As with any new and evolving technology, IT and IAM professionals must be aware of the potential digital twin technology benefits, challenges and security risks so that their companies can benefit from the technology without placing systems, products or end users at risk.
The growing adoption of smart technology in the industrial sector has given rise to the widespread availability and mainstream use of digital twins. About 48 percent of companies already using smart manufacturing plan to embrace digital twin technology in an effort to improve operations and provide better service to customers.
The Digital Twin: Like the Real Thing, but Virtual
Industry 4.0 is bringing sweeping changes to industrial operations. Defined by i-Scoop as “the evolution to cyber-physical systems, representing the fourth industrial revolution on the road to an end-to-end value chain with Industrial IoT and decentralized intelligence,” this widespread digital transformation is bringing a multitude of new technologies to the mainstream, including digital twins.
The concept of the digital twin originated with NASA as the organization sought effective ways to handle the difficulties associated with the Apollo 13 mission. Using data collected from sensors, a “virtual model of a process, product or service” is created. This digital representation, the twin, can then be used to visualize something physical in detail, glean critical data and apply the information in practical ways.
With digital twins established as a reality in many manufacturing businesses, the market for the technology is set to hit $15.66 billion by 2023. By 2021, half of large industrial companies will be using digital twins to transform the way they approach manufacturing and customer service.
Practical Applications for Digital Twins
Because it’s possible to make digital twins of individual components, complete assets, full systems and entire processes, the technology has broad application in a variety of areas.
Testing New Systems Prior to Manufacture
Companies can use digital twins to create and test systems, equipment ideas and service models before investing in building or implementation. If a model proves effective, its digital twin could theoretically be linked to the physical creation for real-time monitoring.
Improving Efficiency and Productivity
In a 2017 prediction regarding the benefits of digital twins, Forbes suggested using the technology could improve the speed of critical processes by 30 percent. According to Gartner, industrial companies could see a 10 percent improvement in effectiveness. The widespread availability of and diverse use cases for digital twins gives businesses in nearly all industries a better understanding of where processes can be streamlined and improved, thus helping to minimize downtime through the practice of predictive maintenance.
Managing Assets in Real Time
Using digital twins to monitor daily operations and streamline manufacturing reduces unnecessary wear and tear on machinery and alerts business owners to potential money-saving changes, such as making adjustments in fuel use. Faster maintenance and repair allows companies to maintain a competitive edge by improving overall output.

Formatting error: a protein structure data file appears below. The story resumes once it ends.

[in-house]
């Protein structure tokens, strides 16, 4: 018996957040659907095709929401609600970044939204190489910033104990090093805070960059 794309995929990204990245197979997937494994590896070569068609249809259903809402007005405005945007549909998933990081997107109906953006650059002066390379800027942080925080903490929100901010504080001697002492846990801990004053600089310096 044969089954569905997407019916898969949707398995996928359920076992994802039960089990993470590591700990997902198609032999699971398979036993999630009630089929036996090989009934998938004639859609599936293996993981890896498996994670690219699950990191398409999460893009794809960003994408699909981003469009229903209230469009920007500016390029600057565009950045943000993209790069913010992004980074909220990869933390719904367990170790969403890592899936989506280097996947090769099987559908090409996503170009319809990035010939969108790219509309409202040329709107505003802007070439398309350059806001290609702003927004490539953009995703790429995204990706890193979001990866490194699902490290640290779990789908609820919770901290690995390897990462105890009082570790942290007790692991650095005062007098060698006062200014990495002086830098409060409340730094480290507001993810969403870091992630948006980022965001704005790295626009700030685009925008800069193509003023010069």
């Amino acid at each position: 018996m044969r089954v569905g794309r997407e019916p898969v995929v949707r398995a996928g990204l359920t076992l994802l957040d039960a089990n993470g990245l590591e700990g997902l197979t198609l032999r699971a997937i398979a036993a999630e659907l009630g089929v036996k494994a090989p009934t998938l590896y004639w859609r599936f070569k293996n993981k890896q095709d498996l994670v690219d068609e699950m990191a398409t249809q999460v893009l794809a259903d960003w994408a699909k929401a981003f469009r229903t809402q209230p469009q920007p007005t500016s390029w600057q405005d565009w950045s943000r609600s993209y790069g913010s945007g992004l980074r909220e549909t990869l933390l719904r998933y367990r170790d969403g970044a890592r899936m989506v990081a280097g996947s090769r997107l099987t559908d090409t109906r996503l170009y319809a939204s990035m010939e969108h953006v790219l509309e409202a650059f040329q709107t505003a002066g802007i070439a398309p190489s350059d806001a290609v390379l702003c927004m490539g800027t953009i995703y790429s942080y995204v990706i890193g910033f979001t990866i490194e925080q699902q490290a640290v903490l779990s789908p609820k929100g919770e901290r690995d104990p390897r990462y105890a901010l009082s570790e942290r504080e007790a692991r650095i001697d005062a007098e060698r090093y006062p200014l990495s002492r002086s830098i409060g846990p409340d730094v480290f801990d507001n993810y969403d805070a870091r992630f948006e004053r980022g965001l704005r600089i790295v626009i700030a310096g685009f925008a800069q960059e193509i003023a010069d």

Understanding Data to Provide Better Service
Digital twins also have customer-facing applications, including remote troubleshooting. Using virtual models, technicians can conduct diagnostic testing from anywhere and walk consumers through the proper steps for repair instead of blindly relying on default protocols. Information gathered from these sessions provides valuable insights for future product planning and development.
Facing New Security Challenges
The faster a new type of technology spreads, the less attention tends to be paid to security at the outset. This forces companies to scramble to put out metaphorical fires when vulnerabilities are exploited, leading to the loss of time and profits.
Because digital twins are based in the cloud and don’t require physical infrastructure, the associated security risks are somewhat lower than with other types of systems. However, the massive amounts of data being collected and utilized is drawn from numerous endpoints, each of which represents a potential area of weakness. It’s estimated 75 percent of digital twins will be integrated with at least five endpoints by 2023, and a time is coming when visualizing complex systems may require the linking of multiple digital twins.
Every time a new connection is made and more data flows between devices and the cloud, the potential risk for compromise increases. Therefore, businesses considering digital twin technology must be careful not to rush into adoption without assessing and updating current security protocols. Areas of greatest importance include:
• Data encryption
• Access privileges, including clear definition of user roles
• Principle of least privilege
• Addressing known device vulnerabilities
• Routine security audits
While the insights digital twins provide can help businesses make improvements in processes and gain more control over operations, the introduction of any new system creates new vulnerabilities requiring the attention of IT security professionals. Businesses seeking to implement digital twin technology must consider the potential weaknesses and take appropriate measures to guard against malicious activity so that the full benefits may be realized with a minimal amount of risk.